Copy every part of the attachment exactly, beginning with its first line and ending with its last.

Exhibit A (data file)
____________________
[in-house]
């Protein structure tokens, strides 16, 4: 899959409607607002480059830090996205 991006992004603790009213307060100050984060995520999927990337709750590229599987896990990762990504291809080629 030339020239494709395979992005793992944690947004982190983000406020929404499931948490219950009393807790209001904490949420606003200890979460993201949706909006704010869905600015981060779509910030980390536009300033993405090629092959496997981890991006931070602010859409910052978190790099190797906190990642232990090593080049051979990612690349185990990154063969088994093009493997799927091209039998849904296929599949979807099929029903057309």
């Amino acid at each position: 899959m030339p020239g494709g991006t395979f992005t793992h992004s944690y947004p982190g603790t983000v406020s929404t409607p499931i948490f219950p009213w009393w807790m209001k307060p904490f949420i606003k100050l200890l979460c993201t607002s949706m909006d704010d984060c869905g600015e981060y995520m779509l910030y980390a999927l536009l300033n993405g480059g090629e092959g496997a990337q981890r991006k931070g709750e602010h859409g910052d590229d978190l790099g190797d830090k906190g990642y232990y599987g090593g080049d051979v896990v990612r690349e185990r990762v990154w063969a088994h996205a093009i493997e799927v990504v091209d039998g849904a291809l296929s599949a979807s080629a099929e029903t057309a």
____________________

[in-house]
């Protein structure tokens, strides 16, 4: 899959409607607002480059830090996205 991006992004603790009213307060100050984060995520999927990337709750590229599987896990990762990504291809080629 030339020239494709395979992005793992944690947004982190983000406020929404499931948490219950009393807790209001904490949420606003200890979460993201949706909006704010869905600015981060779509910030980390536009300033993405090629092959496997981890991006931070602010859409910052978190790099190797906190990642232990090593080049051979990612690349185990990154063969088994093009493997799927091209039998849904296929599949979807099929029903057309």
């Amino acid at each position: 899959m030339p020239g494709g991006t395979f992005t793992h992004s944690y947004p982190g603790t983000v406020s929404t409607p499931i948490f219950p009213w009393w807790m209001k307060p904490f949420i606003k100050l200890l979460c993201t607002s949706m909006d704010d984060c869905g600015e981060y995520m779509l910030y980390a999927l536009l300033n993405g480059g090629e092959g496997a990337q981890r991006k931070g709750e602010h859409g910052d590229d978190l790099g190797d830090k906190g990642y232990y599987g090593g080049d051979v896990v990612r690349e185990r990762v990154w063969a088994h996205a093009i493997e799927v990504v091209d039998g849904a291809l296929s599949a979807s080629a099929e029903t057309a």